Speaking of Precision Blog

Speaking of Precision

Speaking of Precision is a knowledge preservation and thought leadership blog covering the precision machining industry, its materials and services. With over 36 years of hands on experience in steelmaking, manufacturing, quality, and management, Miles Free (Milo) Director of Industry Research and Technology at PMPA helps answer "How?" "With what?" and occasionally "Really?"

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Copper Mine Landslide Forebodes Difficulties for Machining Industry

Posted April 30, 2013 12:00 AM by Milo
Pathfinder Tags: Copper landslide mining
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A landslide at the worlds largest open pit copper mine does not hold good news for our industry.

Dan Murphy of PMPA Technical Member Tsugami Corporation / REM Sales, Inc. sent me a link to Tim Hefferman's coverage on BoingBoing. I think it is coverage worth repeating.

Quick summary:

  • The event was expected. They evacuated the mine the night before based on sensor data, but they did not expect the landslide to be so large.
  • Equipment lost in the landslide and ensuing local earthquake was valued in the tens of millions of dollars.
  • No timeline for resuming operations.
  • Short term economic effects will be localized, though declaring force majeur will cause some contracts to be uncovered in the metal markets
  • Longterm economic effects will be larger than we can reasonably estimate- Insurance coverage for the lost property, for the counterparty rates on futures contracts will force costs to rise which will be built into the red metal prices going forward.
  • Also planned expansion at the mine will be delayed.

We did not see a spike in copper prices, but this event will be a long term determinant of higher prices for the red metal in the future.

Copper is so widely required in modern technology that this will be an imprtant event in the markets the precision machining industry serves.

Full story

Editor's Note: CR4 would like to thank Milo for sharing this blog entry, which originally appeared here.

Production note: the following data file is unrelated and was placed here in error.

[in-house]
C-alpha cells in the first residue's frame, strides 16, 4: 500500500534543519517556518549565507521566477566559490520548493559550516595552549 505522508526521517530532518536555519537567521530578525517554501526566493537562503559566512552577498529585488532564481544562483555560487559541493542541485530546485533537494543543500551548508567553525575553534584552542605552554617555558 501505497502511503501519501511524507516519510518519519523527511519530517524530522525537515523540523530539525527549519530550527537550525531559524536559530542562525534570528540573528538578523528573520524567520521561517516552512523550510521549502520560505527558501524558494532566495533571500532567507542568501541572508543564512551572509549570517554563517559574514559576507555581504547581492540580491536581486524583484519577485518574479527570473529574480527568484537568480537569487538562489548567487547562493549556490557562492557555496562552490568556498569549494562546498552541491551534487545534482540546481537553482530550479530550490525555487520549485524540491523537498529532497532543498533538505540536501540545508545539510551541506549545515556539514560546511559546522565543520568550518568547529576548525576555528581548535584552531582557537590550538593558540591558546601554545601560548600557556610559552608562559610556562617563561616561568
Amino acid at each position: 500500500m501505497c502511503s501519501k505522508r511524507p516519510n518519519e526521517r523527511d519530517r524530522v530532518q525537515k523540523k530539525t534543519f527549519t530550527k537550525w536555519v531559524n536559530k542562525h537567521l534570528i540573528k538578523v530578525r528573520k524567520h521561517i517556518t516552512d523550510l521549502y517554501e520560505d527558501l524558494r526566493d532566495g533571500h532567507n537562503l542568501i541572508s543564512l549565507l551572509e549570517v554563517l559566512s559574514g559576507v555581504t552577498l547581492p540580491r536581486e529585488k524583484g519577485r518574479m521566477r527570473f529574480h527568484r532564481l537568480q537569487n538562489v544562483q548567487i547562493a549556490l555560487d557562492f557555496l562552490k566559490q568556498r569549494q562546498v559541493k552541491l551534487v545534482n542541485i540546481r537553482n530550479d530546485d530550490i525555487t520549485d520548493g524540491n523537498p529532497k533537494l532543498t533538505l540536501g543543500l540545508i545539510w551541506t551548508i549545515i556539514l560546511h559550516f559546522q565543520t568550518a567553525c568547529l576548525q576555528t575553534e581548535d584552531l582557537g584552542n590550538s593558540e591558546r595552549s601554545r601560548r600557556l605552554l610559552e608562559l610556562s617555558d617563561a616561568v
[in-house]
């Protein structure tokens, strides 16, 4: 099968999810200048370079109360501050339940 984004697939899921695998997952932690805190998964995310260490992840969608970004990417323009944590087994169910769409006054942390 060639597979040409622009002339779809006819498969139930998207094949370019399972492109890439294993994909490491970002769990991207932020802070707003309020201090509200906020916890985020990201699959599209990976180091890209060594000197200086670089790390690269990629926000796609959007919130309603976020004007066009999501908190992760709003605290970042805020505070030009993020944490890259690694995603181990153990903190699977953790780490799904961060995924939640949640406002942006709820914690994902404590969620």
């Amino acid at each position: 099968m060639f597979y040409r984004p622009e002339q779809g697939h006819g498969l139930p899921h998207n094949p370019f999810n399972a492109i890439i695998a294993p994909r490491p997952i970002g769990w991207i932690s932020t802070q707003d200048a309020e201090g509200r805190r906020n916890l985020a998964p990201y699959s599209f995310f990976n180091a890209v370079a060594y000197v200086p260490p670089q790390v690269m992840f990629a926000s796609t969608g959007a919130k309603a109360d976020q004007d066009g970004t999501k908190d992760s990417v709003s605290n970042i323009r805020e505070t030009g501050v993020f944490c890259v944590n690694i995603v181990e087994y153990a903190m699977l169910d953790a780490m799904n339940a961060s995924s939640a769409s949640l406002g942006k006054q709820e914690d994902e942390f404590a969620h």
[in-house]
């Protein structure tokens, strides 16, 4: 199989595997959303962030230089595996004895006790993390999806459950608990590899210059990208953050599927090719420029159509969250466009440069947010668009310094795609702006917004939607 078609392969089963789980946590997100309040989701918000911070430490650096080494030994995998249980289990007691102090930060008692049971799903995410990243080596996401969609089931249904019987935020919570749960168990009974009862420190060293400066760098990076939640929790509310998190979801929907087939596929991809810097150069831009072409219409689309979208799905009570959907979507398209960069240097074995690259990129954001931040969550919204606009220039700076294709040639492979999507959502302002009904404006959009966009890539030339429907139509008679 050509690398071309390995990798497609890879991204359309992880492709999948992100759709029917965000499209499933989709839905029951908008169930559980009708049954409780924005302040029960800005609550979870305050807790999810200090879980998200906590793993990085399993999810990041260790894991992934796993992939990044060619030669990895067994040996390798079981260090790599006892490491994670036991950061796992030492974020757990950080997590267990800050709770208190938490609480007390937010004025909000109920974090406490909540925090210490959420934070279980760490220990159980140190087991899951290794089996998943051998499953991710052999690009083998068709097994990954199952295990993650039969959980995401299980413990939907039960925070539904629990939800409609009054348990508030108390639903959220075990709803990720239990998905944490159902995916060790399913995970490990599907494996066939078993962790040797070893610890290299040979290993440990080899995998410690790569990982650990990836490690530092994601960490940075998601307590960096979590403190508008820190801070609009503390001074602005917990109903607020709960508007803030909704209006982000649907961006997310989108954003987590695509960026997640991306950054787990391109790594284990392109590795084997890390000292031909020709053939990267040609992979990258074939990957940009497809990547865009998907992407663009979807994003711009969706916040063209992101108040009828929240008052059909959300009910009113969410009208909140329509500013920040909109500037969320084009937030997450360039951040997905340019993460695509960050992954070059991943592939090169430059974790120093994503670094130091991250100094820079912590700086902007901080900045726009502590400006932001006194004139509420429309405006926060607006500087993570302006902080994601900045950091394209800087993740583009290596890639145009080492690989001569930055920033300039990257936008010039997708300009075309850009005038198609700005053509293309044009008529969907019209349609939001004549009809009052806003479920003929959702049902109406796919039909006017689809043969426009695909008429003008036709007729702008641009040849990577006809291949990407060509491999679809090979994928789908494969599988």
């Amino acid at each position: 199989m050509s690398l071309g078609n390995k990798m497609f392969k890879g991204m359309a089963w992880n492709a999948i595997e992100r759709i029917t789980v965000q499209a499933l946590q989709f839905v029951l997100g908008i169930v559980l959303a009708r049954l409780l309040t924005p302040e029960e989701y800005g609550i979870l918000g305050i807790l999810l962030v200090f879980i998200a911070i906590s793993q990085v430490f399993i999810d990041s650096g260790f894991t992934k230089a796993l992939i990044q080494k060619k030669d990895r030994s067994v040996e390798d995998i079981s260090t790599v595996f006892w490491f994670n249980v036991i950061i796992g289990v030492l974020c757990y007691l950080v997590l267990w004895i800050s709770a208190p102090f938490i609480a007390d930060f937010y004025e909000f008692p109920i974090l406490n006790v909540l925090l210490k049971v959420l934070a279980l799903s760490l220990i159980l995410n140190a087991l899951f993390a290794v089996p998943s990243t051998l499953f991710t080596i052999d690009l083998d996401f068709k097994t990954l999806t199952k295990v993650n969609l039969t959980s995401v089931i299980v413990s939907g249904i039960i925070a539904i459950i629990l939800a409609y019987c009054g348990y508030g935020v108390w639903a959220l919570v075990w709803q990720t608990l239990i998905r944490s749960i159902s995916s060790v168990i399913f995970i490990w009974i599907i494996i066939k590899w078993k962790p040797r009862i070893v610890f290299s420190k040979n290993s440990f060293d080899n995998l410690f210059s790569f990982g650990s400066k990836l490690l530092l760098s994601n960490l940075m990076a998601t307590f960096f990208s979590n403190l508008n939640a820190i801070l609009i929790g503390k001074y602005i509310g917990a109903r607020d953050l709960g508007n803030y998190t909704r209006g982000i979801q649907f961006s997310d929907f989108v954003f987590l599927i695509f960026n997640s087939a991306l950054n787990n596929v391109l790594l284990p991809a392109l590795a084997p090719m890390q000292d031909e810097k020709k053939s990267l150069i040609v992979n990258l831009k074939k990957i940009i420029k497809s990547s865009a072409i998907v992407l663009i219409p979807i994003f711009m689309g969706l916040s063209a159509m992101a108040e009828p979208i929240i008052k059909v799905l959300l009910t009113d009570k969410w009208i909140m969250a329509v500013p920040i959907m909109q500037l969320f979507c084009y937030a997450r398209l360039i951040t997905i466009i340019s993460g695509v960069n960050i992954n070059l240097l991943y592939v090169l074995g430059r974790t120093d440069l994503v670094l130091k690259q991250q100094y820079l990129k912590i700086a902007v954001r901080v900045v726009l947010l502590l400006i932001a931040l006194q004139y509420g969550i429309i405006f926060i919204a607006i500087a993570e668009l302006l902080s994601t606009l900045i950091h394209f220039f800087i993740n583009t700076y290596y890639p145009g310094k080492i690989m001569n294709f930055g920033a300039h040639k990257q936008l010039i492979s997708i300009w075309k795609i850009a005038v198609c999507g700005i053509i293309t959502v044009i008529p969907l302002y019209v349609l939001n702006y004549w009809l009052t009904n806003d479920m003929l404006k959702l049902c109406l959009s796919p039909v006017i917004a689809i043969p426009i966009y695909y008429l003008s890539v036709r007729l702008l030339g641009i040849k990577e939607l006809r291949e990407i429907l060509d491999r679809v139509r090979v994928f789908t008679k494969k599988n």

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Re: Copper Mine Landslide Forebodes Difficulties for Machining Industry

05/04/2013 7:59 AM

Hi, Milo,

I've been reading this for a few days and read from various sources about the event.

Point #2 puzzles me - From what I've read, it seems that most machinery (ie those super-expensive trucks) was evaccuated before the slide. Obviously that's secondary to getting people clear. Rock Mechanics knew the event was going to happen, they just didn't figure how bad it would be.

The big deal seems to be the shear volume of material that needs to be moved in order to get the mine running again. Comparing the volume of that slide to truck capacity, that's going to be an awful long time. Apart from that simple calculation, one must add time to stabilize areas as they make progress. As far as I can read it, the landslide material has no economic value. That also slightly puzzles me - in opencast, the 'pit' is benched ever downward with slope stability being a primary concern. In general terms, copper deposits are not like following a seam of ore. They are often 'mass' deposits. A big caveat to that, but from what I've ever heard of the mine it is a bulk deposit operation.

Information on the internet seems to be scant. If you find any further stuff, I'd love to hear more on this. In global terms the production drop is not catastrophic, but it may be very significant in the US.

Not relevant, but it's amazing how few people are needed to run such a massive complex. They deserve credit for monitoring and warning of the event. It seems to me rather like a volcanic eruption - it may be possible to see the danger signals, but there's no way of predicting exactly how bad it will be. People working there were moved to safety, and people living/working in the vacinity were given warning.

Thanks for this interesting news update, Milo. It may well be some time before the technical details are available (ie - why the slide was so big, and what the solution will be).

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